In defusing the mysteries of a special creative apparatusm we see that condition of being-in-the-world already implicates the cogito. In the sense developing by hegel ans heidgger, thoughts is in the world and of the world, and we participated from time to time to claim some of it as our own. Are some environments more conducive to thoughtful and creative outcomes than others? If so, then perhaps architecture could concern itself with the orchestration of suitably memonic and cognitive environments; rooms, public space, landscape and technospheres by which to think. Design brings the commonplace of creativity to light in that it present as so many interventions into the environment, thought is provoked anew, or set on a different course when an urban sculpture is inveigled, a façade is defiled, a bridge is completed. An office building is demolished, ancient foundations are excavated, or the scaffolding comes down to reveal a new building, by this reading we don't just think in order to produce design, but design interventions in the environments provoke thought. Design is a way of thinking.

D. How to create an impact on human senses

The content of this part touch on human psychology. Most of it is based on the speculations of art-critics and architects and of psychologists whose interest in architecture is based on their studies of perceptions. It fits most comfortably under the heading of appreciation of architecture, and should not be confused with the parallel line enquiry labeled psychology of architecture. The latter is the work of psychologist who mate statistical analyses of the observed behavior and self-reported feeling of ordinary people concerning build form and its accompany spaces. It is a commonplace that buildings have 'character'. Some buildings convey an impression of power, generating reactions of awe and fear in observer who may feel that in these senses the building is 'speaking' to them the aim of this part is to discuss accounts of such impression and theories of their origin.

The constant interplay between the rational and emotional facets of our nature makes it extremely difficult to distinguish their effect in our response to architecture, although the majority of commentators attempt to do so.

Impression of cathedral of rheims as if complete in orderly fashion. Height and vertical projections held great significance for medieval patrons and builder.

1. Emotional responses to space

Movement from one space and another of very different quality may produce similar effect. The entrance porches of old cathedrals enclose a small void, often gloomy, and rigidly defined by solid walls and a low, vaulted ceiling. When people savor the quality of space by 'projecting' themselves into it, either mentally or physically, they tend to choose prominent features to provide goals.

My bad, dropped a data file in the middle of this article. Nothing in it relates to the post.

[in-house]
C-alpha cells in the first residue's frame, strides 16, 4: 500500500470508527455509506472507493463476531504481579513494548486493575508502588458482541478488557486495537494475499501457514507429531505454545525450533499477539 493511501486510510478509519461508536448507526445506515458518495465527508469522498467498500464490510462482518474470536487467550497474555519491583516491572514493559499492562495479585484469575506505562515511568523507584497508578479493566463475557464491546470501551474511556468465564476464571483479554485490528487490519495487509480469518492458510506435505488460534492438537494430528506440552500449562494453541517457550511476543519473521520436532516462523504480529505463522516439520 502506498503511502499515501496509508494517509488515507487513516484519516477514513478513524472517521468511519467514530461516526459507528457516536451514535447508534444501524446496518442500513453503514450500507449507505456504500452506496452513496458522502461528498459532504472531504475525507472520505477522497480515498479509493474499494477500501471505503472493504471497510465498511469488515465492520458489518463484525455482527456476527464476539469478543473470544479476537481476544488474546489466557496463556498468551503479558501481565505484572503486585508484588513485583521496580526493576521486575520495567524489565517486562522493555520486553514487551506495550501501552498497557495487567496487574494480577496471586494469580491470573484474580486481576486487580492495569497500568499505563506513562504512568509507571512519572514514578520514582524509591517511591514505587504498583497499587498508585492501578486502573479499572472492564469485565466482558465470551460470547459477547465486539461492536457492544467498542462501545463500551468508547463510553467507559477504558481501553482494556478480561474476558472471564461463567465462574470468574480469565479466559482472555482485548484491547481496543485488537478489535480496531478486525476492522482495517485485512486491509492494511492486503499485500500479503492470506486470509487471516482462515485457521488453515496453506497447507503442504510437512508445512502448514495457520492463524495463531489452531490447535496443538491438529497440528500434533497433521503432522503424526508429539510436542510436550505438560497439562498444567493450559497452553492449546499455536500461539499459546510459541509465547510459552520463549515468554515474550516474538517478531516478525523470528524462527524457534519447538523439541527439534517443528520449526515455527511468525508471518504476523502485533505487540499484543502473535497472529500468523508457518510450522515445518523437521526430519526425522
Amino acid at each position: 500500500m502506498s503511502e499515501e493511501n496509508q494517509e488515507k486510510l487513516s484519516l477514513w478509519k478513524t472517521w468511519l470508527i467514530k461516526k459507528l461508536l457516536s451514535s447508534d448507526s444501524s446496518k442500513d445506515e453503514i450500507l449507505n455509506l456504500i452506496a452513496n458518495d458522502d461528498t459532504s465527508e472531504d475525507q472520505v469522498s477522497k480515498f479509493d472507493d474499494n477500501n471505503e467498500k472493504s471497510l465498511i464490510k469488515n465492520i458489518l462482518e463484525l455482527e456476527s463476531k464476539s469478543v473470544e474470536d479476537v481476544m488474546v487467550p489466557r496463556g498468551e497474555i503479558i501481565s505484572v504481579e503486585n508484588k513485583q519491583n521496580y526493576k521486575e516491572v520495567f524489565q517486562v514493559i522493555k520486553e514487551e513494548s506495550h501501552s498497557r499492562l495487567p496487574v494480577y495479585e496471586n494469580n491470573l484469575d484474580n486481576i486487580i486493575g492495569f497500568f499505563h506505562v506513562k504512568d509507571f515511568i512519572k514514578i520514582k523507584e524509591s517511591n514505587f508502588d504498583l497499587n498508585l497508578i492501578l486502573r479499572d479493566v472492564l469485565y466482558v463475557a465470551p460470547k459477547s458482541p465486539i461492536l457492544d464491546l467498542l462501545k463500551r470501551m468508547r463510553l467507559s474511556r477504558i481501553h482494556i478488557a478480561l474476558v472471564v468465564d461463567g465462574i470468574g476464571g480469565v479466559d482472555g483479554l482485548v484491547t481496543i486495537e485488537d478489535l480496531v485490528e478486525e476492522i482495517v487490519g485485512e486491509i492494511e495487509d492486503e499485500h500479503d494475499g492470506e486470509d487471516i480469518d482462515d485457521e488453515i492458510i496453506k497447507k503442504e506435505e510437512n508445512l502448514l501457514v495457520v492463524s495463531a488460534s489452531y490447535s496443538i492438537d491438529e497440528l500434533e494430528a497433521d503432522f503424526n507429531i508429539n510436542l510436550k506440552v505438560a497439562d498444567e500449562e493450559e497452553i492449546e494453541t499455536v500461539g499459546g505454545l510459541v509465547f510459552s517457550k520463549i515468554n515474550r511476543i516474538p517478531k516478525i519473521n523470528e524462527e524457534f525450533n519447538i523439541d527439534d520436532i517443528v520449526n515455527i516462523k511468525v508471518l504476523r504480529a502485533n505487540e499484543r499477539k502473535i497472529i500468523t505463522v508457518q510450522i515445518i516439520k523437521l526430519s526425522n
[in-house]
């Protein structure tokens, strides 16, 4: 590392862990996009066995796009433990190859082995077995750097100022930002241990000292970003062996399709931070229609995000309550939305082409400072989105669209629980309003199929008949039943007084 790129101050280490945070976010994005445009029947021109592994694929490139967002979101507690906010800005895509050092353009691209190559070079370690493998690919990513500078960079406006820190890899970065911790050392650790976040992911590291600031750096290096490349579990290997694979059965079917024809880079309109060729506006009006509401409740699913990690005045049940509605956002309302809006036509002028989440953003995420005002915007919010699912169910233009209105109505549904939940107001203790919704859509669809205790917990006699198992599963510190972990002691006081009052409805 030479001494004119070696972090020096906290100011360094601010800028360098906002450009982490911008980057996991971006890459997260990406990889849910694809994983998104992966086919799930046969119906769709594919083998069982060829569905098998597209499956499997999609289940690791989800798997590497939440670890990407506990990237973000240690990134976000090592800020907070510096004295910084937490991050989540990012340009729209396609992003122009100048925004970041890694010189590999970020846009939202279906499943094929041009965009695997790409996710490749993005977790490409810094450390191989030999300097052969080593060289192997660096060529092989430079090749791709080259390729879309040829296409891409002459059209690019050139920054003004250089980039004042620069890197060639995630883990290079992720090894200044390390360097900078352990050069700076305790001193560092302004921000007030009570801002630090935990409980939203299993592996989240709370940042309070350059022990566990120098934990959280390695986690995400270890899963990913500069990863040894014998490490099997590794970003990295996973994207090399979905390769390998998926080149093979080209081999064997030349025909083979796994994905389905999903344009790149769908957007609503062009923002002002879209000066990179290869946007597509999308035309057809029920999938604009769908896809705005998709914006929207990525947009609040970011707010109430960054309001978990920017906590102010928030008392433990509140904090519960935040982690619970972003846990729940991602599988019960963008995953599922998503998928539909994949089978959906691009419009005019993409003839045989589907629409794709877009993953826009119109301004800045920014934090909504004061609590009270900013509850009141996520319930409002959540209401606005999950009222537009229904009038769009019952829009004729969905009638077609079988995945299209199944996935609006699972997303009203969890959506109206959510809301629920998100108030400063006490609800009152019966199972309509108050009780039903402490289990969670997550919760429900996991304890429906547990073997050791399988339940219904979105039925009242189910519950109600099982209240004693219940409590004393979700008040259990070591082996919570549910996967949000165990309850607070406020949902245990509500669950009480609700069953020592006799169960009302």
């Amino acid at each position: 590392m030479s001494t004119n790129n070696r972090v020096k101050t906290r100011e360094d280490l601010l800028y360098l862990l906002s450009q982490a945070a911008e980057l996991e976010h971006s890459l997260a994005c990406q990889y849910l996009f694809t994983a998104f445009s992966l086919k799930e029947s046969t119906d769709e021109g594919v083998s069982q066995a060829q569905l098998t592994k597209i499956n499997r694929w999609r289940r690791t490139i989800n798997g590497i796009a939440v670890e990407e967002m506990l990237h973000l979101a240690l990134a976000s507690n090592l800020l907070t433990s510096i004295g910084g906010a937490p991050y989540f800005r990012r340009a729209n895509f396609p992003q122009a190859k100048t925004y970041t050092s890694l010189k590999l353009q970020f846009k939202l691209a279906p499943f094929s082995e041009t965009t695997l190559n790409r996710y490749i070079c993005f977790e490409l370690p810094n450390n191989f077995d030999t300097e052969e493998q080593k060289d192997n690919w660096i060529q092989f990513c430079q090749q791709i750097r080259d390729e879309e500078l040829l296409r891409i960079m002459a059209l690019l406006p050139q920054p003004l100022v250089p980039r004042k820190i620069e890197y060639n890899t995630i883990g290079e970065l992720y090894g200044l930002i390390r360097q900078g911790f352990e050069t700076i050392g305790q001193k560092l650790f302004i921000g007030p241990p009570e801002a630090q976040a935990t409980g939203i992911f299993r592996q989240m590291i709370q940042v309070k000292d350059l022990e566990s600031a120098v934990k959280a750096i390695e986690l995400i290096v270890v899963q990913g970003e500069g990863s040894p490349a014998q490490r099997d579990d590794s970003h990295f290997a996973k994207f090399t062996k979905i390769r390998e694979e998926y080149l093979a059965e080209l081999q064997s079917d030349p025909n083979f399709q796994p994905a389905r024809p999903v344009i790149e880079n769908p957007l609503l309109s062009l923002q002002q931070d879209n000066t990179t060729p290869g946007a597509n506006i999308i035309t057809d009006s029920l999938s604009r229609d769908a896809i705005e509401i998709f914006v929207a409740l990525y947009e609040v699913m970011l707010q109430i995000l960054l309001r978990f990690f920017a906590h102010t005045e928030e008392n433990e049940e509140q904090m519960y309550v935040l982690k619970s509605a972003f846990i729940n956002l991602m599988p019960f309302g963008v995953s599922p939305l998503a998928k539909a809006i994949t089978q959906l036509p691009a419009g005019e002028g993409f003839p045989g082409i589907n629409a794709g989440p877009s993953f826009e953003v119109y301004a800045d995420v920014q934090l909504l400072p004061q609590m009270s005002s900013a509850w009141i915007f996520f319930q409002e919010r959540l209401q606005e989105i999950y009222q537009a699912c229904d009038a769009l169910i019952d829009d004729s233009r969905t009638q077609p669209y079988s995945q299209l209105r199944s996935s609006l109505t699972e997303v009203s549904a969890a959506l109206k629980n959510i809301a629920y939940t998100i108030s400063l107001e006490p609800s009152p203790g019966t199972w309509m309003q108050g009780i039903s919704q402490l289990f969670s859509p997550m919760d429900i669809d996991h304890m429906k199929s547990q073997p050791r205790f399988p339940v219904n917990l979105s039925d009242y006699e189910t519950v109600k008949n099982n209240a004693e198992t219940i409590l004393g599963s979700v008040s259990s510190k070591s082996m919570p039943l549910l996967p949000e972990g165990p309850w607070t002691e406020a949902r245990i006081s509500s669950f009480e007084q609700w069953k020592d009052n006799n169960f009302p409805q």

The experience of being in a confined tunnel, such as a narrow pedestrian subway, has it own special quality which is tinged with many sorts of reverberations, mental effort because they conflict with the more real perception of endless continuity in the longitudinal direction.

2. Emotional responses to form

A more common reaction is a feeling of general unease about anything which we cannot easily categorize: anything that appears bizarre, ungainly, unusual, or deformed. It includes the fear of what appears irrational, or what implies that somebody holds values, tastes or an approach to life that is radically opposed to our own

Properties such as sharpness and angularity, contrasted with roundness and fullness, have a strong influence on the way we feel about objects. Architects talk of 'hard' and 'soft' forms. These perceptions may be due to associations with pleasant or painful encounters in childhood. Hollows and cavities may arouse the instinct to shelter displayed in the child's fascination with 'cubby houses'.

The perception of 'visual weight' may be affected by the way we feel about forms, or the feelings we project on to them, as much as by the circuitry of our brains. To see certain inflatable buildings as 'sausage-like' is to project inappropriate associations on to them. To describe them as 'heavy' as a result is to project the observer's feelings about sausages on to them. The observer is evidently unable or unwilling to apprehend the lightness of the fabric and the supporting air

3. Emotional responses to scale

"whenever the word scale is being used, something is being compared with something else."-moore.

Scale, in general, is a terms which refers to the relative size of an object as perceived by its viewer. In architecture, Scale refers to a relationship typically established between either familiar building elements (door, stair, handrails) or the human figure. The term human scale, is used to describe building dimensions based on the size of the human body, and is sometimes referred to as the 'anthropomorphic scale'. Scale in architecture is used to generate different sensual and perceptual experience.

Human feels comfortable in an environment that relates to their size and compositions of their body structure. Spaces are created to relate to a human scale to give a sense of comfort such a house. Space and structures can be scaled up in design of public building where humans are made to feel small

4. Case studies


The question of language and aesthetic is architecture has been the subject of constant debate. There have been, and will continue to be, many thoughts and opinions on what constitute the notion of fundamental principles of architecture, the basic elements of aesthetics and the appropriate language of architecture.

We can agree that architects, no matter in what culture and religion they are practicing, are required to understand the sense of scale and proportion including the handling of texture and color of building materials.